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Lecture: Treasures of Caesarea Maritima, Israel—A Roman Port City of King Herod the Great

September 17, 2015
Fullerton Hall
Free with museum admission

This year's J. William Holland Memorial Lecture is given by John Hale, Director of the Liberal Studies Program and Professor, University of Louisville.

Caesarea Maritima, an extraordinary double harbor on the Mediterranean coast of Israel, was constructed by Roman concrete engineers during the reign of Caesar Augustus for his friend King Herod the Great of Judea. The remains of the Roman seawalls and jetties are matched by other spectacular Roman monuments on the shore—aqueducts, a theatre, two racetracks, the foundations of a Roman temple, the palace built for King Herod overlooking the sea—as well as extraordinary additions and fortifications of Byzantines, Arabs, and Crusaders on the same spot.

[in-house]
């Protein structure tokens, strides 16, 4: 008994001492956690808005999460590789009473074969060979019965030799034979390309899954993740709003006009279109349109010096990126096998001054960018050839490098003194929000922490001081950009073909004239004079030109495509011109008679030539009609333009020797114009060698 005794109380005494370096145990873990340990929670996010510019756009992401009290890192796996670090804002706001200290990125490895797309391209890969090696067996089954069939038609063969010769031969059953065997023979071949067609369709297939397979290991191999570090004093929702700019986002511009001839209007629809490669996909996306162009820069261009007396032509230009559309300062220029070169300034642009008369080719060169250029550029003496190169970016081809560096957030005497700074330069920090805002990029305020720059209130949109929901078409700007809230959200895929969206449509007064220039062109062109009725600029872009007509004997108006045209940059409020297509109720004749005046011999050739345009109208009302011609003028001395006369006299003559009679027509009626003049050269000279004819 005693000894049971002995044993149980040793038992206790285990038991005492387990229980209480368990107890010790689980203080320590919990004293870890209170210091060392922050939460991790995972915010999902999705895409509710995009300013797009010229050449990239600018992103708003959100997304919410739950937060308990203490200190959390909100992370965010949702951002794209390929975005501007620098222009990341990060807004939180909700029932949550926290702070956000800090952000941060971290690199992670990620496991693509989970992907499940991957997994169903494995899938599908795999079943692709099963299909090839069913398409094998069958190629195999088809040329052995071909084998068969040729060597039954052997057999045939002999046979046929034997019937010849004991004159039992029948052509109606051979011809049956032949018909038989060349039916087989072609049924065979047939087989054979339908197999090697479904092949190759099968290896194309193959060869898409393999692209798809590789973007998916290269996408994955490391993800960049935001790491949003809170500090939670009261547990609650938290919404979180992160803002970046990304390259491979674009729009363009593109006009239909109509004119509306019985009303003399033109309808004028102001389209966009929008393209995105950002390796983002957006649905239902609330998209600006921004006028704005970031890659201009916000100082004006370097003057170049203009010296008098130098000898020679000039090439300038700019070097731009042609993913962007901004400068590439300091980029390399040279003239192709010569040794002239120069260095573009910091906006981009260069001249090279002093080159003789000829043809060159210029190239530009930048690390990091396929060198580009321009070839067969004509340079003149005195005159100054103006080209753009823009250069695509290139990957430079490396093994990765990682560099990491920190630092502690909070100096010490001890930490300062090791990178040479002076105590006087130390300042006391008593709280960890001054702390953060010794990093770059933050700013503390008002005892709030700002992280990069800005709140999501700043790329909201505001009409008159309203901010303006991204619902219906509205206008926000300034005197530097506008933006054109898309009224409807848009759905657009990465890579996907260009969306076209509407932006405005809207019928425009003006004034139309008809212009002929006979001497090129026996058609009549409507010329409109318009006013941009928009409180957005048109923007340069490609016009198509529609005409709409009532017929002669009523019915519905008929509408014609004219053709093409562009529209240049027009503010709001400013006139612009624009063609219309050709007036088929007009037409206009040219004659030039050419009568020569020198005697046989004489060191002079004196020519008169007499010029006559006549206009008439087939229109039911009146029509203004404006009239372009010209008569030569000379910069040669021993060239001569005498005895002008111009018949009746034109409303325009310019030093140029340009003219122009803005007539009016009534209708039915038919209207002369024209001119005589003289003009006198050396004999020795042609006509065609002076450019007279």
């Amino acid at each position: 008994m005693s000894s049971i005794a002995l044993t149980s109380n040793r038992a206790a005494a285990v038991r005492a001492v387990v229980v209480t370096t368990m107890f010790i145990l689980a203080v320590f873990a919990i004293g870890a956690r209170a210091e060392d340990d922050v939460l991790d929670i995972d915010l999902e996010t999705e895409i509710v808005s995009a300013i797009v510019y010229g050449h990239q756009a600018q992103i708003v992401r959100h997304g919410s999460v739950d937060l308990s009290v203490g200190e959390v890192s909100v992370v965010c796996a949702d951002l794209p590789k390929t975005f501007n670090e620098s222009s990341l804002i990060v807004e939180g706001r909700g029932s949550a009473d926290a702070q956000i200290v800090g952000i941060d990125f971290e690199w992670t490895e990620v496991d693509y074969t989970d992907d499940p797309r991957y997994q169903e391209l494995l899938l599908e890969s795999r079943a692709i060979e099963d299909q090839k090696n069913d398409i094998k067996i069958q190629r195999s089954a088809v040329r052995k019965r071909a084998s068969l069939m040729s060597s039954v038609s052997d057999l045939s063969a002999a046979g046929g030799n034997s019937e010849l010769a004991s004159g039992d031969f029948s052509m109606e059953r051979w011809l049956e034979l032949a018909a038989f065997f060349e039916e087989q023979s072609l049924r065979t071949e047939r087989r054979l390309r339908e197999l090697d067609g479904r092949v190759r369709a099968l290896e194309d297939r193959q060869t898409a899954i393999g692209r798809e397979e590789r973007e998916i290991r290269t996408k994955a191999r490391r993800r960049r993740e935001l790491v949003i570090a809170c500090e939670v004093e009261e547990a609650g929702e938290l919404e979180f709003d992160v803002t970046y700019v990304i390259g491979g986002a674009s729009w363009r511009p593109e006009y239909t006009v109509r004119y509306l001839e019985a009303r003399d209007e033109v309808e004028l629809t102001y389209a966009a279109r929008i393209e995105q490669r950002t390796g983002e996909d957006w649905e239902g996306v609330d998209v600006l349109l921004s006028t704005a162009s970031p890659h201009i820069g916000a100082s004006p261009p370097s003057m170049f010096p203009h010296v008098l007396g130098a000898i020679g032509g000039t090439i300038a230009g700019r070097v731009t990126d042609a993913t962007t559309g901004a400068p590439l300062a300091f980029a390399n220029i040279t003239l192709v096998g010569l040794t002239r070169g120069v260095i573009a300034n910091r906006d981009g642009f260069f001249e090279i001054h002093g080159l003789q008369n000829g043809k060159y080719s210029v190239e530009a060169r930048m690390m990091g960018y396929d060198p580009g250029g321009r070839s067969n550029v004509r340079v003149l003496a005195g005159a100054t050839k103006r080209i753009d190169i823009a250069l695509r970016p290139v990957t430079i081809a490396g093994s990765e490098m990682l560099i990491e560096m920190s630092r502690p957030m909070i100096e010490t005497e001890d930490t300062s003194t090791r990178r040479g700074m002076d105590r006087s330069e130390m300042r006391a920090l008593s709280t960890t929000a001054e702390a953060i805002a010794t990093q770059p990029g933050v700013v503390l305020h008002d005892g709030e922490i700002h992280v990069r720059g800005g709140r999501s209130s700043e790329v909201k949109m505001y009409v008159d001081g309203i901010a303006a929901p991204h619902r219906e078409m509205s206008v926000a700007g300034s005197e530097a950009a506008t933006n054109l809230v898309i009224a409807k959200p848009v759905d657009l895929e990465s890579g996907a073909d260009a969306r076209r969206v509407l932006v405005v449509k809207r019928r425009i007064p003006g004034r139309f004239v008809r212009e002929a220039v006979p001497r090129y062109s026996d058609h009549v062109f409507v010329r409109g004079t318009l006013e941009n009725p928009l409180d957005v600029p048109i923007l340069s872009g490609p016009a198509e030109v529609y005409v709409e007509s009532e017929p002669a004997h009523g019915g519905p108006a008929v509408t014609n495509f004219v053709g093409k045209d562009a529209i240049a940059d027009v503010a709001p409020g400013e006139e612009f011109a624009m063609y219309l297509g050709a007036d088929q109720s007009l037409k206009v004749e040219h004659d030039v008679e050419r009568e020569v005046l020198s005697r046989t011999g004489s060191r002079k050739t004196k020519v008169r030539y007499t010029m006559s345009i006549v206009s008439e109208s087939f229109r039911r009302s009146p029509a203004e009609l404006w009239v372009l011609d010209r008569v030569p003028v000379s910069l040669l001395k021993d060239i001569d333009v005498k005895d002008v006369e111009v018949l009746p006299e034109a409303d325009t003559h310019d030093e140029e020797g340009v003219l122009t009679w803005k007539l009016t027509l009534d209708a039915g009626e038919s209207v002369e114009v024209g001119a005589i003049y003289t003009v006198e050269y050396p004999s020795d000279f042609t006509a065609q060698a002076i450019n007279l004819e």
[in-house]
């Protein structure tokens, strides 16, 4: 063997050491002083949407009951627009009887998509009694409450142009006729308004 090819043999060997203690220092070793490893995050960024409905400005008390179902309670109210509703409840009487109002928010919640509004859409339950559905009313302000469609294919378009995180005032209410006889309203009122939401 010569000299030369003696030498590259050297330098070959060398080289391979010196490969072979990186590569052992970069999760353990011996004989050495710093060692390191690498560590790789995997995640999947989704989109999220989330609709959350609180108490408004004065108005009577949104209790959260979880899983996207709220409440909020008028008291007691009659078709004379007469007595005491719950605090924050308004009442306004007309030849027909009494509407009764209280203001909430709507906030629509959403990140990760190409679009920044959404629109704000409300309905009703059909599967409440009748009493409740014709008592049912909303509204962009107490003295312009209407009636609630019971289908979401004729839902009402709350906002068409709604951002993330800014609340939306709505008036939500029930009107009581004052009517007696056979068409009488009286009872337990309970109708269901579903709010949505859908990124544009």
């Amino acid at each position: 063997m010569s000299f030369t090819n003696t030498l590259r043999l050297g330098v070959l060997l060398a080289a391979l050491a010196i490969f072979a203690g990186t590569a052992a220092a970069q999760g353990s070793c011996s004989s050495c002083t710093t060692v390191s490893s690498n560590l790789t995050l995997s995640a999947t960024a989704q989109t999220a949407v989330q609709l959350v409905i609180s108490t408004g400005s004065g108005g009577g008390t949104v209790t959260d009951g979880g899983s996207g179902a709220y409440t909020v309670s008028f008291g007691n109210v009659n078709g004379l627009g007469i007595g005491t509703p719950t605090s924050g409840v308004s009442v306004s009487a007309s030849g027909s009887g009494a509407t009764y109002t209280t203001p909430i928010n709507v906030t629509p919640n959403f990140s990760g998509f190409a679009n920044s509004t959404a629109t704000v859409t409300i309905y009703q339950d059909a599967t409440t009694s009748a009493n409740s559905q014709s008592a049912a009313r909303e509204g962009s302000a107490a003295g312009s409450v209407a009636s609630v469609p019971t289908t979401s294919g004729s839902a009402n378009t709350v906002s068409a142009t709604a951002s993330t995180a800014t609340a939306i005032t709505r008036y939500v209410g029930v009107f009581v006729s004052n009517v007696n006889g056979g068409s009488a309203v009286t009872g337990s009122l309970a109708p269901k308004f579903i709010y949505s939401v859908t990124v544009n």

This past spring, divers found a huge hoard of Fatimid Egyptian gold coins in the harbor, which had lain hidden for over 1,000 years. Earlier this month, Professor Hale was part of the team that was searching for the shipwreck that had carried those coins from Egypt to Caesarea, a team that was able to identify both anchors and iron spikes from that historic wreck.
The story of Caesarea is both fascinating and important—one of the big Jewish Revolts was ignited at Caesarea, in a fight between young Jews and Romans—and 25 years of intense archaeological exploration, both on land and under the sea, have yielded a treasure trove of artifacts and information.

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Fatimid Egyptian gold coin from 11th century shipwreck at Caesarea, Israel. Photo by John R. Hale, 2015.